Top 10 Extra Large Dog Breeds
A purse dog won’t do – you need a dog that’s as big as a horse! If you believe that bigger is better, you’ll want to check out our list of extra large dog breeds.
Not all good things come in small packages. In fact, some really great things come in extra-large packages… that drool and shed and cuddle up next to you on the sofa! Make no mistake these are big boys — but they’re also gentle giants and lack the alpha dog traits you might expect from a larger format pooch. They’re easy-going, kind of clumsy and have never met a sofa they couldn’t kill an afternoon on. Meet 10 of our favorite extra large dog breeds.
Topping our list of extra large dog breeds, this noble looking canine leads the pack. Originally from Germany, he was bred to hunt wild boar but these days his gentle, playful personality makes him a great family pet. He stands 30 inches or more at the shoulder and can weigh up to 200 pounds. (Photo credit: Bigandt_Photography/Bigstock)
Surely the granddaddy of all mastiffs this big boy with the giant noggin’ dates back to 14th century Britain and was used for hunting and guarding. The English is the largest version of the mastiff line standing 30 inches or taller at his shoulder and weighing in at up to 220 pounds. (Photo credit: Donna Coleman/Bigstock)
Cross an English Mastiff with a Bulldog and you’ve got this family-friendly pooch. His intimidating presence made him a great 19th century guard dog, but today this sweet-natured boy is just a wonderful companion animal. You can expect your best buddy to reach 27 inches at the shoulder and weigh in up to 130 pounds. (Photo credit: Inna Astakhova/Bigstock)
This Hungarian native was bred to be a guard dog although his appearance suggests he may have worked undercover – disguised as a sheep. The larger than life pooch with the trademark “cords” of hair is an easy-going pet who won’t hesitate to step up when protection is needed. He can reach over 30 inches in height and 130 pounds. (Photo credit: Nosnibor137/Bigstock)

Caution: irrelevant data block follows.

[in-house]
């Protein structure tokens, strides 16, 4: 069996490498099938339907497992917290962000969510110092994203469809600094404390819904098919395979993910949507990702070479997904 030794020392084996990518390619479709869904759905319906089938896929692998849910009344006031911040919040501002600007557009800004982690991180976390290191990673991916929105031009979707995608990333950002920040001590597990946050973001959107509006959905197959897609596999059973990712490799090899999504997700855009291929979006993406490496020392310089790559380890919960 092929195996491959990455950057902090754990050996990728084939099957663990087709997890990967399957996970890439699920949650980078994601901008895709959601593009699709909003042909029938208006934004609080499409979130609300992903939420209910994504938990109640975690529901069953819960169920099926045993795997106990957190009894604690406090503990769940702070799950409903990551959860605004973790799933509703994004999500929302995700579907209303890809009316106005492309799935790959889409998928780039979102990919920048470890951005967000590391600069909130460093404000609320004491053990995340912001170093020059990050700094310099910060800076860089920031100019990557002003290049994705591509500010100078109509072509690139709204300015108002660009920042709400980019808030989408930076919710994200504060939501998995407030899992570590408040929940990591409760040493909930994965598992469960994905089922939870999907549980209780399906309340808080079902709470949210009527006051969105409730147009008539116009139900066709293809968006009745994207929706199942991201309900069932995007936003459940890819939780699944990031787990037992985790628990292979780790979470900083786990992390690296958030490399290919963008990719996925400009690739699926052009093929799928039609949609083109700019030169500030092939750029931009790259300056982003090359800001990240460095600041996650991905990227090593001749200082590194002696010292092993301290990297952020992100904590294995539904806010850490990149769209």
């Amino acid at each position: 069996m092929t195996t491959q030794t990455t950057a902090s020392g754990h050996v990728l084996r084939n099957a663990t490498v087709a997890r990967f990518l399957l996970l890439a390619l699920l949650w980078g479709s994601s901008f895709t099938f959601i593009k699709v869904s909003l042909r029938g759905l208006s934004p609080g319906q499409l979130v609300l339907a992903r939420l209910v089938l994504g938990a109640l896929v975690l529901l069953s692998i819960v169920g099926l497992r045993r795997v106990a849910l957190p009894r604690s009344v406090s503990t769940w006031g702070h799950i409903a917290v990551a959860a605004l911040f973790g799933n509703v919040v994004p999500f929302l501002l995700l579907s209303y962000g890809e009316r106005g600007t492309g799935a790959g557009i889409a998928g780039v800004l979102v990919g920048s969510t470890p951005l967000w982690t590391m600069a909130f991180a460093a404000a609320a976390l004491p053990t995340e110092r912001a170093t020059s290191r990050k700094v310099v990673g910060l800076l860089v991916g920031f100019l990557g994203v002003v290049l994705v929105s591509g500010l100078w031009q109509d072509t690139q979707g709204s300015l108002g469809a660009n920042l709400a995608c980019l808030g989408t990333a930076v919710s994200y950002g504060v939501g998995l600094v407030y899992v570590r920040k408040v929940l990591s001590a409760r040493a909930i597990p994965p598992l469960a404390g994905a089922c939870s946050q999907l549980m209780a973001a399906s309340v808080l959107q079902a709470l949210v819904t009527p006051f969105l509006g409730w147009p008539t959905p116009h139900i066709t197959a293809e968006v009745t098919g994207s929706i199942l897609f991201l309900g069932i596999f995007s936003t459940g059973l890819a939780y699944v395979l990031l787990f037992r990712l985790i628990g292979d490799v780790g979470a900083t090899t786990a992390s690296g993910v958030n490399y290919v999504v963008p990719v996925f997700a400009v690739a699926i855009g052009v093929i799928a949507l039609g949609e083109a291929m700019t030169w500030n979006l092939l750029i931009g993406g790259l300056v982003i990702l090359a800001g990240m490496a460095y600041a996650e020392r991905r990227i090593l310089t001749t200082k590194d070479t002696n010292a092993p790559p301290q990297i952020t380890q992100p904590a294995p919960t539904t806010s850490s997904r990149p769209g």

Native to Switzerland, this hairy handful was originally developed to herd cattle and is sometimes referred to as a Bernese cattle dog. Today these gentle family members herd nothing more than an unwilling cat and can weigh up to 100 pounds and stand 25 inches tall. (Photo credit: Grisha Bruev/Bigstock)
This loving companion animal with the webbed feet and thick, waterproof coat hails from Newfoundland, Canada and not surprisingly, was used to work alongside fisherman. In spite of weighing in at up to 150 pounds and standing close to 28 inches in height, this big boy is naturally agile in the water. (Photo credit: CaptureLight/Bigstock)
Often envisioned with a keg of booze hanging from his neck, this Swiss Saint is highly skilled in search and rescue and has a gentle, lovable nature that makes him a wonderful family pet and a welcome sight for stranded hikers. He will typically land in the 180 pound range and stand an imposing 27 inches in height. (Photo credit: Gualberto107/Bigstock)
Though this French import shares his name with a rather nice varietal of wine, this big boy is anything but refined. A big head, a sweetheart, a goofy nature and a whole lot of slobber make this pooch one special dogue! He tips the scales at close to 150 pounds and stands about 27 inches tall. (Photo credit: vitalytitov/Bigstock)
This handsome lad is one of the oldest breeds around and was used for guarding sheep and protecting homes in his native France. A calm, gentle nature makes this pooch a great pick for families with kids and other pets. He can weigh up to 150 pounds when fully grown and has been known to stand as tall as 39 inches. (Photo credit: fotografie4you/Bigstock)
Wrapping up our extra large dog breeds list is the Irish Wolfhound. This beautiful, graceful animal was originally bred to fight in battle and hunt wolves back in the 4th century. As his name implies, he comes from the Emerald Isle and these days is considered a loyal companion animal. This big boy will weigh up to 180 pounds when he reaches adulthood and stand up to 34 inches in height. (Photo credit: CaptureLight/Bigstock)